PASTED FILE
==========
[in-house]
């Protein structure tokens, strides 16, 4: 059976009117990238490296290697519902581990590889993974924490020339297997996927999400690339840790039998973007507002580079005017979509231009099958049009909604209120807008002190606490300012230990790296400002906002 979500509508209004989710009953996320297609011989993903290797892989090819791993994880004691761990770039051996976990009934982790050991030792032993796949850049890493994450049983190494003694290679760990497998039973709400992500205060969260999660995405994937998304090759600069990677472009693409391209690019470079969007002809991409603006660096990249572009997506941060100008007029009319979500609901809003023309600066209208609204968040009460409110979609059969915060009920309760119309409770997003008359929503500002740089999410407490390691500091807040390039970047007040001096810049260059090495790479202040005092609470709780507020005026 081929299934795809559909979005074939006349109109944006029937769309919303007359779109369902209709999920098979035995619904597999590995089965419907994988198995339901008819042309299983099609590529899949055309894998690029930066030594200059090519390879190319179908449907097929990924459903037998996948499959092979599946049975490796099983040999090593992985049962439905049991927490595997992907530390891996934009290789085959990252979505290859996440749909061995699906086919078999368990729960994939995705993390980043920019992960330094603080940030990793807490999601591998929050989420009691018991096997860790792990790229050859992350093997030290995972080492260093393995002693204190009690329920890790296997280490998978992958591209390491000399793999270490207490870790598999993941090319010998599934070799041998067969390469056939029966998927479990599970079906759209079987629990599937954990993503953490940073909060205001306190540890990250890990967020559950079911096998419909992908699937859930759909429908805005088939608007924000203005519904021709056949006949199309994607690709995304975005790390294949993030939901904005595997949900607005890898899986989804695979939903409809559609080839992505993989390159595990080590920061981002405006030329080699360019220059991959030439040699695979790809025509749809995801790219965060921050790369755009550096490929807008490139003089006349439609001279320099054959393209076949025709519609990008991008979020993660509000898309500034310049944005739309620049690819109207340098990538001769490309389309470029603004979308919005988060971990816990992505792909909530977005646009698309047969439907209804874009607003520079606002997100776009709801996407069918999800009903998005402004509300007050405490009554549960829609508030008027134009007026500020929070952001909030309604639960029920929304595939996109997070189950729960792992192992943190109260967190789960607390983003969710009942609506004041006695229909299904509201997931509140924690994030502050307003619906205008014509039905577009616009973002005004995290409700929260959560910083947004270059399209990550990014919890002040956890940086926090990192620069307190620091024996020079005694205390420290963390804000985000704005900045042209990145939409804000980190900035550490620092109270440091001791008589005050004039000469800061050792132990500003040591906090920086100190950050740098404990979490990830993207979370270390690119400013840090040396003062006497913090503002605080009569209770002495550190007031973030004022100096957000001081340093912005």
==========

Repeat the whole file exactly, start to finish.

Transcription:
[in-house]
């Protein structure tokens, strides 16, 4: 059976009117990238490296290697519902581990590889993974924490020339297997996927999400690339840790039998973007507002580079005017979509231009099958049009909604209120807008002190606490300012230990790296400002906002 979500509508209004989710009953996320297609011989993903290797892989090819791993994880004691761990770039051996976990009934982790050991030792032993796949850049890493994450049983190494003694290679760990497998039973709400992500205060969260999660995405994937998304090759600069990677472009693409391209690019470079969007002809991409603006660096990249572009997506941060100008007029009319979500609901809003023309600066209208609204968040009460409110979609059969915060009920309760119309409770997003008359929503500002740089999410407490390691500091807040390039970047007040001096810049260059090495790479202040005092609470709780507020005026 081929299934795809559909979005074939006349109109944006029937769309919303007359779109369902209709999920098979035995619904597999590995089965419907994988198995339901008819042309299983099609590529899949055309894998690029930066030594200059090519390879190319179908449907097929990924459903037998996948499959092979599946049975490796099983040999090593992985049962439905049991927490595997992907530390891996934009290789085959990252979505290859996440749909061995699906086919078999368990729960994939995705993390980043920019992960330094603080940030990793807490999601591998929050989420009691018991096997860790792990790229050859992350093997030290995972080492260093393995002693204190009690329920890790296997280490998978992958591209390491000399793999270490207490870790598999993941090319010998599934070799041998067969390469056939029966998927479990599970079906759209079987629990599937954990993503953490940073909060205001306190540890990250890990967020559950079911096998419909992908699937859930759909429908805005088939608007924000203005519904021709056949006949199309994607690709995304975005790390294949993030939901904005595997949900607005890898899986989804695979939903409809559609080839992505993989390159595990080590920061981002405006030329080699360019220059991959030439040699695979790809025509749809995801790219965060921050790369755009550096490929807008490139003089006349439609001279320099054959393209076949025709519609990008991008979020993660509000898309500034310049944005739309620049690819109207340098990538001769490309389309470029603004979308919005988060971990816990992505792909909530977005646009698309047969439907209804874009607003520079606002997100776009709801996407069918999800009903998005402004509300007050405490009554549960829609508030008027134009007026500020929070952001909030309604639960029920929304595939996109997070189950729960792992192992943190109260967190789960607390983003969710009942609506004041006695229909299904509201997931509140924690994030502050307003619906205008014509039905577009616009973002005004995290409700929260959560910083947004270059399209990550990014919890002040956890940086926090990192620069307190620091024996020079005694205390420290963390804000985000704005900045042209990145939409804000980190900035550490620092109270440091001791008589005050004039000469800061050792132990500003040591906090920086100190950050740098404990979490990830993207979370270390690119400013840090040396003062006497913090503002605080009569209770002495550190007031973030004022100096957000001081340093912005």